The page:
Please note that this section relies heavily on a 2014 report by the International Labour Organization (ILO), which surveyed 185 countries around the world regarding their leave policies. Although the data is now several years old, it remains the most authoritative and comprehensive view of country-by-country policy in this area.
A) Maternity Leave: If there is good news, it is that paid maternity leave – the absolute basic in terms of parental leave standards – is now commonplace. In 2014, only the United States and Papua New Guinea failed to offer paid maternity leave. Unfortunately, the ILO noted that “benefits in more than half [the world] were neither generous nor sufficiently long-lasting.” Worse, the eligibility requirements for paid maternity leave vary widely. For example, in many countries a woman must be employed for a certain period before becoming eligible. Similarly, women working in part-time or contracting positions are often ineligible. The list of common exclusions goes on and on.
Ultimately, the ILO concluded that a “large majority of women workers in the world – equivalent to around 830 million women – do not have adequate maternity protection… only 28.4 per cent of employed women worldwide would receive cash benefits in case of maternity”. That is horrific, and shows just how much the world still needs to change on this issue.
B) Paternity Leave: Again using the ILO as the authority on this issue, a total of 79 out of 167 countries (47%) reported the availability of paternity leave entitlements. Once more, the good news is that where paternity leave is offered, it is typically paid. However, as with maternity leave, eligibility is a major issue: “in the majority of countries with paternity leave provisions, the right to paternity leave is linked to a minimum time-in-service period”. Additional exclusions are common for part-time workers, contractors and a wide range of other fathers with ‘non-standard’ working arrangements.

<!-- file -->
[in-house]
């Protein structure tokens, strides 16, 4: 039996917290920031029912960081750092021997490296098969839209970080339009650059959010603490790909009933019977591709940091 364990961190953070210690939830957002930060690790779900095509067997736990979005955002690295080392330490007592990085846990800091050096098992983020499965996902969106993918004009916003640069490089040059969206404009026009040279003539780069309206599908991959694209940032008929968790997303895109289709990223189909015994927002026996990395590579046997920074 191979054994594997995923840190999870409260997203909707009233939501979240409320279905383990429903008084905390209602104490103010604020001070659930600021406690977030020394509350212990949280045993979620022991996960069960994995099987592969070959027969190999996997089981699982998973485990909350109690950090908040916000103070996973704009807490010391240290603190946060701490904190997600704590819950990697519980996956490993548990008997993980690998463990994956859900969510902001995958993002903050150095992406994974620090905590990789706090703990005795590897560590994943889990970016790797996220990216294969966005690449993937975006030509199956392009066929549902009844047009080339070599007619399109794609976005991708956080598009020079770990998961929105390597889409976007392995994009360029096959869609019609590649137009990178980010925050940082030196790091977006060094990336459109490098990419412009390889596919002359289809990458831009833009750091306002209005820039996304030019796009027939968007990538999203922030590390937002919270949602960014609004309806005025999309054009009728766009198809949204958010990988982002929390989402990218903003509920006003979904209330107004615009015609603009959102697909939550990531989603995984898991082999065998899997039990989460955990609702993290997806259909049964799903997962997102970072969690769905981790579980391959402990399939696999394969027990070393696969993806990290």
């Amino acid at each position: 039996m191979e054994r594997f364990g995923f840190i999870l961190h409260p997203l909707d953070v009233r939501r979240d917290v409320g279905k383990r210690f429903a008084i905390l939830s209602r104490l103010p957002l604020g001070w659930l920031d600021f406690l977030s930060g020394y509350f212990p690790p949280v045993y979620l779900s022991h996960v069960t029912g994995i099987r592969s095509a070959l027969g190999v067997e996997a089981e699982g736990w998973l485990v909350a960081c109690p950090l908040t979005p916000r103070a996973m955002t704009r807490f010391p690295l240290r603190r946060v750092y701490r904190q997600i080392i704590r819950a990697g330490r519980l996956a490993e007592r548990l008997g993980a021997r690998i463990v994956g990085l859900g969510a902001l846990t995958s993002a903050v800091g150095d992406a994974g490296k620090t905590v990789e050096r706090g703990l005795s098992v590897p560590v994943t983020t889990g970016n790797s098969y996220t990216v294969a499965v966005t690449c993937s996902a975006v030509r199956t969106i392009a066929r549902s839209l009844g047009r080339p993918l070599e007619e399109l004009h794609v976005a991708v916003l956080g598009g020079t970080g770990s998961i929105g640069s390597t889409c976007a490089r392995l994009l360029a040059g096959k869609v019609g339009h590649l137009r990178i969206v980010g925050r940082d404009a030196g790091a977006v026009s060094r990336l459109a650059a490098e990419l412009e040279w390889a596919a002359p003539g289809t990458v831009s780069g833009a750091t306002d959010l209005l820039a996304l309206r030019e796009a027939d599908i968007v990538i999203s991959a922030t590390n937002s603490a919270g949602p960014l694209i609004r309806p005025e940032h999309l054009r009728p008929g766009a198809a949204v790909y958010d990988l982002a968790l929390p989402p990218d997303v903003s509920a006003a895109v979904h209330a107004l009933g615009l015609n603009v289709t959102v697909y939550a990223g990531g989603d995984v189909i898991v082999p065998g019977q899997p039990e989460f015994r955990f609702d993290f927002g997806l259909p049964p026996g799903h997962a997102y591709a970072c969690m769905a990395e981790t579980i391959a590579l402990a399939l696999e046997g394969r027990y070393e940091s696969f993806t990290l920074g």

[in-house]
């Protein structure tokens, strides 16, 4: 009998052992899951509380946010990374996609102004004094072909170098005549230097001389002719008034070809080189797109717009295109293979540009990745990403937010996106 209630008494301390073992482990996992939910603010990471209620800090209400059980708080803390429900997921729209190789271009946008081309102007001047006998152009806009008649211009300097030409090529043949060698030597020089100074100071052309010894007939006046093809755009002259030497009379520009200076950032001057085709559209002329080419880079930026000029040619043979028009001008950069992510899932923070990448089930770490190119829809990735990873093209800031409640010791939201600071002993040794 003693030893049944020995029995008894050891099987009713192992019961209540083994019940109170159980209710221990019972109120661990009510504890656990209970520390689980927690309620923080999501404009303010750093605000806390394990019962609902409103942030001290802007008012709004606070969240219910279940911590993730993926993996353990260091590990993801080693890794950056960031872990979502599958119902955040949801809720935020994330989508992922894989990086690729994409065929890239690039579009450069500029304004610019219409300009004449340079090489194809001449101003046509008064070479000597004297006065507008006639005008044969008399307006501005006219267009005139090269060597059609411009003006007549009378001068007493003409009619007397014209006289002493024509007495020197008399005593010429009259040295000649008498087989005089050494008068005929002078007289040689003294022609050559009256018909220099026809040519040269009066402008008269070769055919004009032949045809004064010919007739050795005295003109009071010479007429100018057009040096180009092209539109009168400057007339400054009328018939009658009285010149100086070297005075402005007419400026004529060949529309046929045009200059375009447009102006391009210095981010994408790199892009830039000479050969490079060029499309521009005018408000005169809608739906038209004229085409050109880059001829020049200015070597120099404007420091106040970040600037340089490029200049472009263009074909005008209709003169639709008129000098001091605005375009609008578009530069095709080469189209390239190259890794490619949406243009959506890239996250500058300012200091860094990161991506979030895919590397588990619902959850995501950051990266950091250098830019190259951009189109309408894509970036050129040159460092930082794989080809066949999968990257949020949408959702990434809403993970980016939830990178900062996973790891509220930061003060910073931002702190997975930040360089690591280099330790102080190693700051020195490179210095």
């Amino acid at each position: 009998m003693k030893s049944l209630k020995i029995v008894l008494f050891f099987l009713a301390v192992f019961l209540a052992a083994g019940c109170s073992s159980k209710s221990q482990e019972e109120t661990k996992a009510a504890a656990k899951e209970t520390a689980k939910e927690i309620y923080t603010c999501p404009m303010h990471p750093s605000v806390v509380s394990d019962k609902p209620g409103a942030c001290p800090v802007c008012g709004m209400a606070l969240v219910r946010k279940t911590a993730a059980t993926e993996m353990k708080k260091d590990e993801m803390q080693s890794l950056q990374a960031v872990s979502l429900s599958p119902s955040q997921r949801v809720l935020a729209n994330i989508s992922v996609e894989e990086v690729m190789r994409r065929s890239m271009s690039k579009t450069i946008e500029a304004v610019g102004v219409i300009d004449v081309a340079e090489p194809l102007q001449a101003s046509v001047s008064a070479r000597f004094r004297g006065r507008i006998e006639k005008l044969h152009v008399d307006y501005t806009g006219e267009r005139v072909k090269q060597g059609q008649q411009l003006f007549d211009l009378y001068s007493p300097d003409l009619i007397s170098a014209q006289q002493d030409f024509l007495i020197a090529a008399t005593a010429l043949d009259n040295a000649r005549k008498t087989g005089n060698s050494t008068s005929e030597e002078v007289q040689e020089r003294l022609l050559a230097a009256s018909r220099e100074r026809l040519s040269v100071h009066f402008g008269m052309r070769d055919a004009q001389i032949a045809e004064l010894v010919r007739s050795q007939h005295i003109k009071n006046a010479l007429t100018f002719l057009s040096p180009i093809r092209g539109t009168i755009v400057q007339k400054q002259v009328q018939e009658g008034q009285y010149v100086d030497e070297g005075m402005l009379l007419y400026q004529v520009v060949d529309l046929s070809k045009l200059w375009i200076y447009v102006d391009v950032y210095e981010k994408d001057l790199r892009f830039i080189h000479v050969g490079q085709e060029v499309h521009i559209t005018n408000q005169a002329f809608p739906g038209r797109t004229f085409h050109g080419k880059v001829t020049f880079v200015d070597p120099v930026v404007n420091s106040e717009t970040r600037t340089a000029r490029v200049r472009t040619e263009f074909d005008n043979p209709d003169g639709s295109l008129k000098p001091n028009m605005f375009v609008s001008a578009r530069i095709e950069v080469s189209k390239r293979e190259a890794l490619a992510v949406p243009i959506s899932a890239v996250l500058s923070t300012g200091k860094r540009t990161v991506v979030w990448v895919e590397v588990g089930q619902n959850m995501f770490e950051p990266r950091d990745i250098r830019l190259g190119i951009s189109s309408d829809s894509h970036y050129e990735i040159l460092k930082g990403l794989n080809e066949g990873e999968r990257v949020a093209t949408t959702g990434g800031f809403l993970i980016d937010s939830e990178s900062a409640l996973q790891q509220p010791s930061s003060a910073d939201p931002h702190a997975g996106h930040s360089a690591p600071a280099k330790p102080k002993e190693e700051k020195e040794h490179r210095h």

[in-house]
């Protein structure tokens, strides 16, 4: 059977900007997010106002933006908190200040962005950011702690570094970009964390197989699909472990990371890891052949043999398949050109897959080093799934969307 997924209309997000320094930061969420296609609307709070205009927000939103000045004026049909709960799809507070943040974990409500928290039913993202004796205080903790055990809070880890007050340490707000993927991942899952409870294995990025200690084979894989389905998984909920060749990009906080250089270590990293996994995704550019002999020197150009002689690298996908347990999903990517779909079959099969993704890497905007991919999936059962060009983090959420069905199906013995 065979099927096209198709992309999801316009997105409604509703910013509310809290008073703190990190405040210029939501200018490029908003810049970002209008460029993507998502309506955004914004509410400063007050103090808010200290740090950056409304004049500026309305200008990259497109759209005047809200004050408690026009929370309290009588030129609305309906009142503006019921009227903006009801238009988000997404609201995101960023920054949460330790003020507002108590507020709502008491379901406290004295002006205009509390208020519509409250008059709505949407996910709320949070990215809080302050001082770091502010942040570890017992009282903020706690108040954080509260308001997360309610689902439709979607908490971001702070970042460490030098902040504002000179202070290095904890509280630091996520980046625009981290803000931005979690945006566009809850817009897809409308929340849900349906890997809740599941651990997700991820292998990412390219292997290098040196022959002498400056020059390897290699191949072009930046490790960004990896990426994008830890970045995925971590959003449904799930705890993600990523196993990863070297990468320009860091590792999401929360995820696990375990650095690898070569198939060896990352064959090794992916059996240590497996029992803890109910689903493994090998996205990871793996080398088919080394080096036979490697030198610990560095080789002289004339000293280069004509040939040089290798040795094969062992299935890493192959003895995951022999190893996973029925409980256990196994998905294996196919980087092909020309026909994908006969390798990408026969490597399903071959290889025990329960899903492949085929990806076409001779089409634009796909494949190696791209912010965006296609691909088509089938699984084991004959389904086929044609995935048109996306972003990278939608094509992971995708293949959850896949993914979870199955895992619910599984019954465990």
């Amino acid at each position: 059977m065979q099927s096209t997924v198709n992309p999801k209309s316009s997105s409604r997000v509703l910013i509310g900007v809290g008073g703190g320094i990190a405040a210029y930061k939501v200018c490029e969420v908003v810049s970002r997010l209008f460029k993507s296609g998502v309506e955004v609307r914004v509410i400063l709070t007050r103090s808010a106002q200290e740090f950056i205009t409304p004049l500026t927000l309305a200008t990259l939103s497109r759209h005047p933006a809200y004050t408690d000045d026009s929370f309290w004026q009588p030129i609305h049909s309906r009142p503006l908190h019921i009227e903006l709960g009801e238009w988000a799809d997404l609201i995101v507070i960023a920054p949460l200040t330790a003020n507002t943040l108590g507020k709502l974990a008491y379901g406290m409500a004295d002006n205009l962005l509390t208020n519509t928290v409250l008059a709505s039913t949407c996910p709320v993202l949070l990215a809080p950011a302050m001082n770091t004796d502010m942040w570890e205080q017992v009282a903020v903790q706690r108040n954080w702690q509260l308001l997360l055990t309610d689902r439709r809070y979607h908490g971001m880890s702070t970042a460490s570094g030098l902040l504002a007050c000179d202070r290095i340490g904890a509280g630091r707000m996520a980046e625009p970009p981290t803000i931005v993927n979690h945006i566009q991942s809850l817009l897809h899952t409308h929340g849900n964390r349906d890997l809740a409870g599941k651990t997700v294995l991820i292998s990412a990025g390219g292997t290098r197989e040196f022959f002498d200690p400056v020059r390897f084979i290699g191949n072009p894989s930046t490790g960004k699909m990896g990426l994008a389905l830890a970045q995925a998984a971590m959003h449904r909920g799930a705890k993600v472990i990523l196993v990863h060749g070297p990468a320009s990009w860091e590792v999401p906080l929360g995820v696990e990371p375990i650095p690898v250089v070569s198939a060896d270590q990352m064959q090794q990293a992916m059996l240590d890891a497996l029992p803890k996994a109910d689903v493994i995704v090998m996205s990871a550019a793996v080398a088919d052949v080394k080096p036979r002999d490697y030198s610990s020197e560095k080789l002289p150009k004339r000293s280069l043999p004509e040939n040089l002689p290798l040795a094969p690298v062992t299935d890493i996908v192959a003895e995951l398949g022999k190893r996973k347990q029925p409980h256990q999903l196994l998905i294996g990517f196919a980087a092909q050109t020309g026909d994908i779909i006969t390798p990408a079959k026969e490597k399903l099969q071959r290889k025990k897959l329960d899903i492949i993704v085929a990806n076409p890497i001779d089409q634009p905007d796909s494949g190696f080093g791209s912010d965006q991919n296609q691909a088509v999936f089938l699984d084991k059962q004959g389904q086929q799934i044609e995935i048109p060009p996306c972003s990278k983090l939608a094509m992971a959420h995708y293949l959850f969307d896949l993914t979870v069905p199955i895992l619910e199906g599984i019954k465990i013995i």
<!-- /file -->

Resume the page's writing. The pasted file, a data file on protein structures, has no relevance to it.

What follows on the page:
C) Parental Leave: While the ILO has widely-adopted conventions on minimum standards for maternity and paternity leave, there is no similar agreement on parental leave. Thus, while 66 of 169 countries (39%) assessed offered parental leave, the 2014 report acknowledges that “systems of parental leave differ significantly from one country to another. There is considerable variation in terms of eligibility, payment, duration, possible flexibility in usage, the age of the child to be cared for and transferability between parents.” Importantly, the organization found that while duration of parental leave is longer than that of maternity leave, parental leave is frequently poorly paid or unpaid.
In should come as no surprise, then, that it is not yet ‘normal’ anywhere in the world for working professionals to take parental leave. In countries where this leave is unpaid, uptake rates are very low for both men and women. Yet, even within higher-income countries, the ILO research demonstrated that families “with higher incomes, full-time work, higher levels of education and other indicators of socio-economic advantage were more likely to take parental leave than their less advantaged national counterparts”.
The bottom line is that the financial costs of parental make it an unattractive or impossible option for families in many income brackets.
From this analysis, I hope it is clear why we named our organization “The Greatest Privilege”. We know that the ability to take substantial parental leave is a privilege, not a right. We also know that many families will be unable to participate in our movement because of financial concerns. We are saddened by this fact. But, it is our hope that The Greatest Privilege will help create the cultural and policy changes that are so necessary on this issue, and so badly overdue.